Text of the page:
[ Sept.1996 ] Next morning in Xiahe, the Tibetan town in Gansu province in China, the temperature went down further and it was as cold as in midwinter.
And it was raining.
We visited the Labrang Monastery, the main tourist attraction in Xiahe, wearing the raincoat for cyclists which we had bought in Kunming.
This complex of buildings is a Tibetan Buddhist temple built at the beginning of the 18th century.
We followed a Chinese group.
This Buddhist temple was far from the ones I am familiar with in Japan.
It was very colourful and showy with the peculiar odour.
I saw a huge golden Buddha painted on a wall.
The religious local people were praying, repeating standing up and lying on their stomach endlessly.
Some were walking along a fixed route around the temple, another form of praying.
I also saw a woman turning the prayer wheels.
I was fascinated by all those people and things surrounding me, now that my weariness the day before, which could have been a kind of symptom of the altitude sickness was fortunately gone.
The rain was persistent, so we went into a small restaurant nearby and while we were having some Chinese steamed meat dumplings, a group of Tibetan people came in.
And they stared at us without even blinking.
When our eyes met, they do not turn their eyes away at all.
They were three adults and 5-6 children.
One of the boys showed a friendly smile which triggered a sort of ‘conversation’.
I asked if they were a family by writing, then the boy wrote something which I guessed as a summer school.
We struggled but somehow told them where we were from and that we were travelling and so on.
When I took my camera out and asked if it is OK to take photos of them, a man looked very embarrassed and said no, but when I pushed a little more, he stood up tiding his Tibetan jacket with the long sleeves.
After a while, this time he wanted me to take a photo of him wearing his new jacket he had just bought.
The women had long plaited hair which could have been never cut or washed and because it was so long that they had it tucked into their belts.
All of them had a lovely smile, though it was difficult to take a nice photo because when I pointed my camera at them, their smile often disappeared and they showed their serious faces.
I asked their address so that I could send the photos to them and found that the address they gave me was a primary school in Qinghai province, next door to Gansu province where we were.
It was a precious time which I would never forget.
In the afternoon, we walked on the opposite side of the river, which was recommended by the guidebook.
Here there were quite many pigs walking around just like cats and dogs and a kind of cows which could be yaks were crossing the road.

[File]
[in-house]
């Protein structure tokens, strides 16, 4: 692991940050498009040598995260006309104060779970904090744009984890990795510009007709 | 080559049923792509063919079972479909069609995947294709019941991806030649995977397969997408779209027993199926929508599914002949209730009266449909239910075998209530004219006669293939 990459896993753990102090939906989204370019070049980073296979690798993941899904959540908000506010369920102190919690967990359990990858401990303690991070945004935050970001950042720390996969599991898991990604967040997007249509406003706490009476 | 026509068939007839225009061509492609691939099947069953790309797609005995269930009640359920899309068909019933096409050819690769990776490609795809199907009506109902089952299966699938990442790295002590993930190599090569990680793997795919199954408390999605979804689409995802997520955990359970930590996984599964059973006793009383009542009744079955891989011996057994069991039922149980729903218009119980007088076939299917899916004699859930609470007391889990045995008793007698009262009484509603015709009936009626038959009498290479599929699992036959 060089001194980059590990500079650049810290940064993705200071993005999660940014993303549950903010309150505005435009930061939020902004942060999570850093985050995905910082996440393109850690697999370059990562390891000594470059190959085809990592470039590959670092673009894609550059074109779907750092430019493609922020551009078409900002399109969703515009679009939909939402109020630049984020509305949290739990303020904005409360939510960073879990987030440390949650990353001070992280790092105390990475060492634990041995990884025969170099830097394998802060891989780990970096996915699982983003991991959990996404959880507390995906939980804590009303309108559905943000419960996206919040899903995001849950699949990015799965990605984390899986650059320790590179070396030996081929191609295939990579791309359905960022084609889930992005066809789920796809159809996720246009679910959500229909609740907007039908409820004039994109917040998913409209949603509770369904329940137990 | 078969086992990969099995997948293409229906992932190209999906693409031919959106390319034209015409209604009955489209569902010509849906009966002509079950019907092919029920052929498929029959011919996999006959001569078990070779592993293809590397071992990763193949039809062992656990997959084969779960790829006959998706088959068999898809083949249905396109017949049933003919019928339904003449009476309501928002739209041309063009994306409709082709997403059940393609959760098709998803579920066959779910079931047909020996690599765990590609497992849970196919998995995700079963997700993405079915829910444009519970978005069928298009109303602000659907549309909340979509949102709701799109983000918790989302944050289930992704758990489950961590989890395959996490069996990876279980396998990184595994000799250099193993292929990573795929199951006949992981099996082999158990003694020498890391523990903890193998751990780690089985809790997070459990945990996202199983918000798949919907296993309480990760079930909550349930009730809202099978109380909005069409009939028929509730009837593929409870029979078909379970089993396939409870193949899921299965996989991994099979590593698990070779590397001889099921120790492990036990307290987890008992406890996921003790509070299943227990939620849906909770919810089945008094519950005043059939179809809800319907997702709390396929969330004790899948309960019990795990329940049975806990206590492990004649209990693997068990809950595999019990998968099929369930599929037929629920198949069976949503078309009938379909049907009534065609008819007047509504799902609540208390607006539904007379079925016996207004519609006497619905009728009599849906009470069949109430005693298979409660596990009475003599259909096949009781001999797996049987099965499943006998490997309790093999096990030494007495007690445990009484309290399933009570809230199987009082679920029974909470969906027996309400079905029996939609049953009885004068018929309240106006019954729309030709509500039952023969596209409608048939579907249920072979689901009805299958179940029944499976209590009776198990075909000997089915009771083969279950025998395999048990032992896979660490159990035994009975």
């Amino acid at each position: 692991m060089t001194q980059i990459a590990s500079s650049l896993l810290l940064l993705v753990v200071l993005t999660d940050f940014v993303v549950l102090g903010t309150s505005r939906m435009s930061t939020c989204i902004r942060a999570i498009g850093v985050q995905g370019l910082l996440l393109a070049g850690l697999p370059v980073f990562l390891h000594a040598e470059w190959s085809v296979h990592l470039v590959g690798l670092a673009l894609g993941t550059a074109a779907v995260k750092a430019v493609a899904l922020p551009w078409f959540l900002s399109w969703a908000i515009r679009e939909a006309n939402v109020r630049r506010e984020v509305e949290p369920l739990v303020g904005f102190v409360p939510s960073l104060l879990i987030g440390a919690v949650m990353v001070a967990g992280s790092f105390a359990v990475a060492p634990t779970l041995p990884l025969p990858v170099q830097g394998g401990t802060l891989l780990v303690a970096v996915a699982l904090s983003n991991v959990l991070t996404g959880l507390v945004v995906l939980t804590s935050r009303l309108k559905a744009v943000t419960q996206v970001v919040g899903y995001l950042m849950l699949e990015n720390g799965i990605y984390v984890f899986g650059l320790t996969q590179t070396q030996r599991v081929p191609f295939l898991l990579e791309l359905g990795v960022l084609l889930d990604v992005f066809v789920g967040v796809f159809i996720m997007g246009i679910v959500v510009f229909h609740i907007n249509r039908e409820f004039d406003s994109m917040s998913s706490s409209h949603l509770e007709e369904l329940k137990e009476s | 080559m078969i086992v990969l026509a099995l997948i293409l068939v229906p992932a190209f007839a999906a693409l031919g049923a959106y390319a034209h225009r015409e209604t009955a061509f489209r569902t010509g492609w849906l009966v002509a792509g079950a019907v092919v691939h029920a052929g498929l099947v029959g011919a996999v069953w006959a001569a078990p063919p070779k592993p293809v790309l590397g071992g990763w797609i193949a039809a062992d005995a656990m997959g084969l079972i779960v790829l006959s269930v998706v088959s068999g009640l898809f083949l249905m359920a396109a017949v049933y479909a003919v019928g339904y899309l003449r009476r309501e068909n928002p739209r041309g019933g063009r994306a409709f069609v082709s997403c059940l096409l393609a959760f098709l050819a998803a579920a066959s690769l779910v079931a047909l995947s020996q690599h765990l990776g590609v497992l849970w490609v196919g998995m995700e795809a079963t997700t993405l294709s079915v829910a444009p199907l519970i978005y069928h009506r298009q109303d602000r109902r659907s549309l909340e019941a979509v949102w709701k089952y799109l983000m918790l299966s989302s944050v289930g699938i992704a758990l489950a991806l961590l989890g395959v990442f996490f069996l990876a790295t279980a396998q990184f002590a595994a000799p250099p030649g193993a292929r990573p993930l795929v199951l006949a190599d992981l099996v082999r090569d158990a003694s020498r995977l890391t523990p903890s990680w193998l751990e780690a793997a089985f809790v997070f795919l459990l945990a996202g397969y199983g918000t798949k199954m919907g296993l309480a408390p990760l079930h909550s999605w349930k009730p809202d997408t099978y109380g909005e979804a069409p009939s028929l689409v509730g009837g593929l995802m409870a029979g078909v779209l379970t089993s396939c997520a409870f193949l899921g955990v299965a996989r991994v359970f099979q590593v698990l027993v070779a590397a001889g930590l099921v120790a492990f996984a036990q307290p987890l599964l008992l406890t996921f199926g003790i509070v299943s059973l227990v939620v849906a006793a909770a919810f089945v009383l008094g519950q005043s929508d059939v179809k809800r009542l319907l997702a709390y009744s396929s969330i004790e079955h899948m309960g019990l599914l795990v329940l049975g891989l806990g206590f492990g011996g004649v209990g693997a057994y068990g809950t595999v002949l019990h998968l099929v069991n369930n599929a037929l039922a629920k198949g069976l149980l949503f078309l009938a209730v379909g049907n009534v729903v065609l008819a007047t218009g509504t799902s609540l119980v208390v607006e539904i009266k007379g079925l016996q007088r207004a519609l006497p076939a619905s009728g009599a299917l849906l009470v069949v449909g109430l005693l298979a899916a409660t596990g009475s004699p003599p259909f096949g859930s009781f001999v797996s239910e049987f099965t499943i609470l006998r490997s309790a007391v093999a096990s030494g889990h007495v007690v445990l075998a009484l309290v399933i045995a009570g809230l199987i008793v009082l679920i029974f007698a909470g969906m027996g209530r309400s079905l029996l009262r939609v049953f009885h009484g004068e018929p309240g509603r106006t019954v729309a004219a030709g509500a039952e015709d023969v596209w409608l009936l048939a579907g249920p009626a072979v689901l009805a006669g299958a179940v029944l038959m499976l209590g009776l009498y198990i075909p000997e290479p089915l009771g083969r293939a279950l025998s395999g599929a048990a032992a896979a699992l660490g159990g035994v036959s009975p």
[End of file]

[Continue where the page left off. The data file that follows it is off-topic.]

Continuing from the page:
There were simple houses made of mud and maybe dungs but their gates were made of wood with intricate carvings which were disproportionately gorgeous.
Next morning we got on 7:20 am bus to get back to Lanzhou.
At one point I regretted that we had decided to move up our departure, but we realised that it was a good decision because it was snowing.
It was not my imagination that it was as cold as in midwinter the day before.
This was an isolated high altitude place, so once the snow started, the place could be cut off.
The bus we got on was even worse than the previous one and it was difficult to find the dry seats.
Every time the bus jolted, the windows opened and the seats fell over.
The wiper of the front glass was broken and I do not know how the driver managed to drive in the snow.
After about one hour drive, the snow became sleet and when we arrived at Linxia, the lunch break spot, it was raining.
When we were nibbling a piece of bread in the rain, a woman at the bicycle repair shop kindly invited us inside.
She looked like a typical communist party member wearing a big glasses and a square jacket with many buttons, but she was nice and friendly.
Around this area, many Hui people who are Muslims live.
From the window I saw groups of 5~6 men with a white hat squatting, doing nothing and seeing our bus went by.
Women were wearing a hood and a black lacy scarf and they seemed busy working or taking care of children.
Much fewer women were seen than men outside.
Their mosques had a minaret with the roof in the shape of tulip hat and on top of that there was a crescent moon.
In the middle of communist China, far away from Mecca, at a glance they seemed to live the typical Muslim life.
The journey of this beat-up bus took about 7 and a half hours, one hour less than on the way up, maybe because it was mainly downhill.